The US puts up the barriers to Chinese photovoltaic products

EVs, solar modules and batteries are among the imports targeted by steep new tariffs,

The Roman Emperor Caligula is said to have arrayed his army to fight the English Channel, and then declared victory over the sea. One explanation for this puzzling event is that he was simply insane. Another is that he understood the value of a successful campaign for a leader’s prestige, and in the absence of any genuine military achievements he decided to invent one. It is a trick that remains effective today.

A series of steep tariff increases was announced by President Joe Biden last week, targeting imports of strategically significant products from China. The White House said the tariffs, including new rates of 100% on electric vehicles, 50% on solar cells and 25% on lithium-ion batteries, were intended to “protect America’s workers and businesses from China’s unfair trade practices”.

It would be easy to write off these new tariffs as an attack on an imaginary enemy. Their practical impact will be small. US imports of EVs, solar cells and steel from China are negligible, and were not set to become significant any time soon. President Biden’s goals were political, aimed at bolstering support in November’s elections, rather than warding off any genuine imminent threat.

In symbolic terms, however, the tariff announcement was highly significant. It was a further escalation of growing tensions between the US and China over trade and over low-carbon energy technologies, in particular.

With former President Donald Trump similarly committed to economic nationalism, that strategy is unlikely to change, whatever the result of the election. The US is set on a course of greater protectionism, which will have far-reaching consequences for the energy transition.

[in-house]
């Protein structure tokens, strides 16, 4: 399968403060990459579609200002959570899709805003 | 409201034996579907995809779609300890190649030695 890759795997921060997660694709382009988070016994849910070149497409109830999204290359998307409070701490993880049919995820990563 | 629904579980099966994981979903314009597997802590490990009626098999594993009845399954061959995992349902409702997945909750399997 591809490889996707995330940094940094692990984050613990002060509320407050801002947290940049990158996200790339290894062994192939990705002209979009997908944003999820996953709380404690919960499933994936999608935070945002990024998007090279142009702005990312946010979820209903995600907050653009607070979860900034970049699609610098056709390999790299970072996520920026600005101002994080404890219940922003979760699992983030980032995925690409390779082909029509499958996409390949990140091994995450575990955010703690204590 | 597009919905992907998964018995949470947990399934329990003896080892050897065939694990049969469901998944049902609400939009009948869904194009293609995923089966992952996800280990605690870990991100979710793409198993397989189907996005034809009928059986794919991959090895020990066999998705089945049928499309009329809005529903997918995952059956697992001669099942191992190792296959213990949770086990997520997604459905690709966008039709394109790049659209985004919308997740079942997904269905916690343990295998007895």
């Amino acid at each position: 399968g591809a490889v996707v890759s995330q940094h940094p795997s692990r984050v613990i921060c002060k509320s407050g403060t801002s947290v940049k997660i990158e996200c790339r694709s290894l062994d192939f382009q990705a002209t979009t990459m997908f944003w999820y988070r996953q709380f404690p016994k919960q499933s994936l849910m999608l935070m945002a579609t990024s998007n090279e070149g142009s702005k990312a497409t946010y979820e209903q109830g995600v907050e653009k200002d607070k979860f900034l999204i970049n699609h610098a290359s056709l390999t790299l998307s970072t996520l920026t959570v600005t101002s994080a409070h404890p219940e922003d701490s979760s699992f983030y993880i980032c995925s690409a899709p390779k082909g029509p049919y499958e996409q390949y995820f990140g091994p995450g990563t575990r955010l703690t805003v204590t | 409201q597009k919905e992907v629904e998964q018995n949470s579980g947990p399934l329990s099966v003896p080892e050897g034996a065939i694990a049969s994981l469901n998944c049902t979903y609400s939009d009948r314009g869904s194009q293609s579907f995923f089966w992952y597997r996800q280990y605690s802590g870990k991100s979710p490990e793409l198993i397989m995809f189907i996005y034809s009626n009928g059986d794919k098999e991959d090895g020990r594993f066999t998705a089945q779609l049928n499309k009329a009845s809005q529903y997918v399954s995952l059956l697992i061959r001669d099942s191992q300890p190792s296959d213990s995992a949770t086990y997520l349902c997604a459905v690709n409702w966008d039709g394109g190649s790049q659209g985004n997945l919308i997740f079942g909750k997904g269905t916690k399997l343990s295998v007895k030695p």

Announcing the new tariffs, President Biden said China had heavily subsidised “the industries of the future” – including EVs, solar power and semiconductors – and the excess production was being dumped onto world markets at unfairly low prices, driving rival manufacturers out of business.

“It’s not competition. It’s cheating,” he said. “I want fair competition with China, not conflict.”

China’s government has identified the “new three” sectors – EVs, solar power and lithium-ion batteries – as crucial for its export growth. Huge increases in manufacturing capacity in those sectors have sent prices tumbling, and China’s exports have indeed been rising strongly.

The direct impact on the US, however, has so far been small. In battery electric vehicles, imports from China took only about 1% of the US market last year. Max Reid and Prateek Biswas, Wood Mackenzie EV analysts, say imports of Chinese vehicles into the US have been discouraged by the existing tariffs, which already totalled 27.5%, and by the US’ stringent crash safety standards.

Chinese companies also generally have little brand awareness in the US so would have to work hard to make their vehicles appealing to American consumers. That brand appeal is not an issue for fleet buyers, and Chinese companies have had significant success in targeting that market segment in Europe. Imports from China could take 25% of the European EV market this year. The European Commission has been investigating, and is expected to introduce new tariffs before July of up to 30% on Chinese EV imports into the EU.

In solar cells, imports from China have an even smaller toehold in the US market. Elissa Pierce, a Wood Mackenzie research associate who covers solar supply chains, says that last year just 0.03% of US solar cell imports and 0.09% of module imports came from China. As with EVs, the trade barriers, which include anti-dumping and countervailing duties, were already high enough to keep Chinese exports out of the US market.